Using a powerful microscope and computer software, a team of scientists from Johns Hopkins, the University of Arkansas, Worcester Polytechnic Institute and elsewhere has developed a faster and more objective way to examine the surfaces of fossilized teeth, a practice used to figure out the diets of our early ancestors.
By comparing teeth from two species of early humans, Australopithecus africanus and Paranthropus robustus, the researchers confirm previous evidence that A. africanus ate more tough foods, such as leaves, and P. robustus ate more hard, brittle foods. But they also revealed wear patterns suggesting that both species had variable diets. "This new information implies that early humans evolved and altered their diet according to seasonal and other changes in order to survive," said Mark Teaford, Ph.D., professor of functional anatomy and evolution at the Johns Hopkins School of Medicine.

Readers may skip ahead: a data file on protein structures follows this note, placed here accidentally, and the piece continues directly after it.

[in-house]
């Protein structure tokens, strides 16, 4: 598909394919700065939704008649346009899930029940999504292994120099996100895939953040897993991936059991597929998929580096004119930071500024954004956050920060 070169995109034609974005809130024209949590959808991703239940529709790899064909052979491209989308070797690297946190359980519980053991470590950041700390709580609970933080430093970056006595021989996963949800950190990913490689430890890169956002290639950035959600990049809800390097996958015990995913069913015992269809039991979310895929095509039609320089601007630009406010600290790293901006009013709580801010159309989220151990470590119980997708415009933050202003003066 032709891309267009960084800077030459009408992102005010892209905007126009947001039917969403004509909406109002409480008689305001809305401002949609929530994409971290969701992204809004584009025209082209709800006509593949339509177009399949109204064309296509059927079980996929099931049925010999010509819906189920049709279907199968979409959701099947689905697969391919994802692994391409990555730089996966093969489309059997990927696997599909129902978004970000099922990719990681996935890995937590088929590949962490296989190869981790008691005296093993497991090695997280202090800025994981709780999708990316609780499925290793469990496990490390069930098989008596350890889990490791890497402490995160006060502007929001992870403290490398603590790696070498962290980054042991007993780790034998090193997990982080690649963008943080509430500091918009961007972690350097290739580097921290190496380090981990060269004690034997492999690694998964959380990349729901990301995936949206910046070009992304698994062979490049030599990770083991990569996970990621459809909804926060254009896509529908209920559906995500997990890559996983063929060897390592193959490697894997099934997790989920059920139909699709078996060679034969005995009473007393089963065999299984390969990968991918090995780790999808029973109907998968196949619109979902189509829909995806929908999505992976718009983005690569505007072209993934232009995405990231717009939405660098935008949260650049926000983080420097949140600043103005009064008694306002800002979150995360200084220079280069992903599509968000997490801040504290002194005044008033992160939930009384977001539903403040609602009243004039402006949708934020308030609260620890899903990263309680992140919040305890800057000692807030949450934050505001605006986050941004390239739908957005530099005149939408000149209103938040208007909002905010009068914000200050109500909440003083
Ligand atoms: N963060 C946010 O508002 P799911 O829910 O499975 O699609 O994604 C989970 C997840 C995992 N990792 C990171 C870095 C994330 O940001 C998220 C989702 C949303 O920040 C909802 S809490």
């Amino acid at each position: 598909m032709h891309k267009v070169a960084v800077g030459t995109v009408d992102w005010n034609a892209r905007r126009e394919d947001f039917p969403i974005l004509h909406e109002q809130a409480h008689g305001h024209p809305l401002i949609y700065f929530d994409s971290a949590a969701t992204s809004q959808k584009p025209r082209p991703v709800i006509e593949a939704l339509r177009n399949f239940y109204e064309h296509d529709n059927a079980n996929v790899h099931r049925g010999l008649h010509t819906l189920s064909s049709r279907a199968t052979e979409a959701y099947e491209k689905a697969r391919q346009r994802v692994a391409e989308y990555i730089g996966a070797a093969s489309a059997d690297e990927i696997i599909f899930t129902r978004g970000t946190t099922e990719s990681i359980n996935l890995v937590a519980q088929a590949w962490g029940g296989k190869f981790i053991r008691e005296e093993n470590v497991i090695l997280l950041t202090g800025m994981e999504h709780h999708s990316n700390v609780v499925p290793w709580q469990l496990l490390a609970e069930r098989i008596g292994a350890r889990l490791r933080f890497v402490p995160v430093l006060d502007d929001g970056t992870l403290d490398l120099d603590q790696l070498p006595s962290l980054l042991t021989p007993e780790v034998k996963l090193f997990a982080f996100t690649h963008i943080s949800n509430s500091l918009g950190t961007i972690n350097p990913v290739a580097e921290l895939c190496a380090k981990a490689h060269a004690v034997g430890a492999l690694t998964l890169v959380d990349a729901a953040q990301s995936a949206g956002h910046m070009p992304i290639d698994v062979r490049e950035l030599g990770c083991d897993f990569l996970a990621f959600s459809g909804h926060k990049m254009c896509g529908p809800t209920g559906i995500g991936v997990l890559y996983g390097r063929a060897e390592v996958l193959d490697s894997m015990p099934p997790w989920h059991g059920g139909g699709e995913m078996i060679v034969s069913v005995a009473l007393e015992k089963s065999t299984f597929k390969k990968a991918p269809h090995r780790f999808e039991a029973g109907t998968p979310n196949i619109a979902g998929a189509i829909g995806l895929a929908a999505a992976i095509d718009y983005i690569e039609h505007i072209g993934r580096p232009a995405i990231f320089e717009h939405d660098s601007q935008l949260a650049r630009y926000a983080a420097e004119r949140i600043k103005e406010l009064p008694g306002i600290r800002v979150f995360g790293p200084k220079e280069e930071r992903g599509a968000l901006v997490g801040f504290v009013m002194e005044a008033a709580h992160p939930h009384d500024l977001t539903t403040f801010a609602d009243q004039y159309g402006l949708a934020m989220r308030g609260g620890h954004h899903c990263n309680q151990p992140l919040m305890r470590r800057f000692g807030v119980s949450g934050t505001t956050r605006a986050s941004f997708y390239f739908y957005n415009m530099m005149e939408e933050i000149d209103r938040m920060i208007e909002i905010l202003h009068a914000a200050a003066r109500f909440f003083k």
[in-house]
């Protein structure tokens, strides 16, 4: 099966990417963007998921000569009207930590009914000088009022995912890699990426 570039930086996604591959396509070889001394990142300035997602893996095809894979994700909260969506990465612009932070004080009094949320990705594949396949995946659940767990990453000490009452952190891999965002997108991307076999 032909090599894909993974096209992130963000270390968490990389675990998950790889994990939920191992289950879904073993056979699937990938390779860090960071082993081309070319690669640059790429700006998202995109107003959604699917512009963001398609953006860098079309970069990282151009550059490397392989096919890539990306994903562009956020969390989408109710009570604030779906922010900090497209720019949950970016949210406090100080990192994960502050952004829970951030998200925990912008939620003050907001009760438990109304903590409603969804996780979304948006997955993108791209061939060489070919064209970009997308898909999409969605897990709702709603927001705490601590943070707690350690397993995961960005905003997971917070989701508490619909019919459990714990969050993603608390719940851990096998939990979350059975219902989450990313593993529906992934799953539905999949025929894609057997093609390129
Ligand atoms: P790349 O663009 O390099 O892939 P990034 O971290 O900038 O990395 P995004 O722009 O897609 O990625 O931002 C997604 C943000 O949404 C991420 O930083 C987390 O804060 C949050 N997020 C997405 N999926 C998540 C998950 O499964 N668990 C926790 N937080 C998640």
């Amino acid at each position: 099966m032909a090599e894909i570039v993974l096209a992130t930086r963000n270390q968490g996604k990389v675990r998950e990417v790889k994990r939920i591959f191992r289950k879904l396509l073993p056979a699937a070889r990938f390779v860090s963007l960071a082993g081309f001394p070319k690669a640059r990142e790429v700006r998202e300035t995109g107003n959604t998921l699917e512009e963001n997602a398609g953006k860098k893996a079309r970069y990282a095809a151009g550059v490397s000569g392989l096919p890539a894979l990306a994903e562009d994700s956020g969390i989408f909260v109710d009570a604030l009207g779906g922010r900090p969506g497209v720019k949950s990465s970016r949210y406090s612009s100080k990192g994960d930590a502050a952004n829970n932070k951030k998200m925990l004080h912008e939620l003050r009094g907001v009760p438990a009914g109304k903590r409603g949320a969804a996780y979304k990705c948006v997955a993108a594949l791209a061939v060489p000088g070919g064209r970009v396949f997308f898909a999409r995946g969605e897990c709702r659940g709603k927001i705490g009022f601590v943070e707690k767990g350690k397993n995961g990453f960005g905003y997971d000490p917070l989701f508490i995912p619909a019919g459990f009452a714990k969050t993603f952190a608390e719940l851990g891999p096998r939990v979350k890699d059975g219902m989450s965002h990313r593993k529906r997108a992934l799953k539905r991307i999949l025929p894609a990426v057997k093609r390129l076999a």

The new approach to studying dental microwear, the microscopic pits and scratches on the tooth surface caused by use, offers a more accurate measurement of the surfaces appearance and is described in the August 4 issue of Nature.
Joanna Downer | EurekAlert!
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